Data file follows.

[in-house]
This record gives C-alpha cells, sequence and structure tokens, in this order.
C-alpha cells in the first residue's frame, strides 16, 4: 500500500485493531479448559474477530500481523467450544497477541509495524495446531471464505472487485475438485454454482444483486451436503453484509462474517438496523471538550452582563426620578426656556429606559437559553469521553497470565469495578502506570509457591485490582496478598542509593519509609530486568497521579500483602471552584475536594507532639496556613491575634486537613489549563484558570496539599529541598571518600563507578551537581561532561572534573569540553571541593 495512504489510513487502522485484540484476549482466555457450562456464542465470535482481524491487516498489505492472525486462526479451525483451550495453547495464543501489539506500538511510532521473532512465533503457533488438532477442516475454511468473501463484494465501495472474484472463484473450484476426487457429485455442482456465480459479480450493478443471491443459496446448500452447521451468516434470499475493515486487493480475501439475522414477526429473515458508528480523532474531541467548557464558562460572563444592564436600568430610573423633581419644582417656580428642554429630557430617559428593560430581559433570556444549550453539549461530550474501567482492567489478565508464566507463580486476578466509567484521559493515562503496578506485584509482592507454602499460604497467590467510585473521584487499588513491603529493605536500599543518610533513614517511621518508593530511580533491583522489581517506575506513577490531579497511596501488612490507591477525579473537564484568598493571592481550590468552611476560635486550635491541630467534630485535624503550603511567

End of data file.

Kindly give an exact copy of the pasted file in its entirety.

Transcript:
[in-house]
This record gives C-alpha cells, sequence and structure tokens, in this order.
C-alpha cells in the first residue's frame, strides 16, 4: 500500500485493531479448559474477530500481523467450544497477541509495524495446531471464505472487485475438485454454482444483486451436503453484509462474517438496523471538550452582563426620578426656556429606559437559553469521553497470565469495578502506570509457591485490582496478598542509593519509609530486568497521579500483602471552584475536594507532639496556613491575634486537613489549563484558570496539599529541598571518600563507578551537581561532561572534573569540553571541593 495512504489510513487502522485484540484476549482466555457450562456464542465470535482481524491487516498489505492472525486462526479451525483451550495453547495464543501489539506500538511510532521473532512465533503457533488438532477442516475454511468473501463484494465501495472474484472463484473450484476426487457429485455442482456465480459479480450493478443471491443459496446448500452447521451468516434470499475493515486487493480475501439475522414477526429473515458508528480523532474531541467548557464558562460572563444592564436600568430610573423633581419644582417656580428642554429630557430617559428593560430581559433570556444549550453539549461530550474501567482492567489478565508464566507463580486476578466509567484521559493515562503496578506485584509482592507454602499460604497467590467510585473521584487499588513491603529493605536500599543518610533513614517511621518508593530511580533491583522489581517506575506513577490531579497511596501488612490507591477525579473537564484568598493571592481550590468552611476560635486550635491541630467534630485535624503550603511567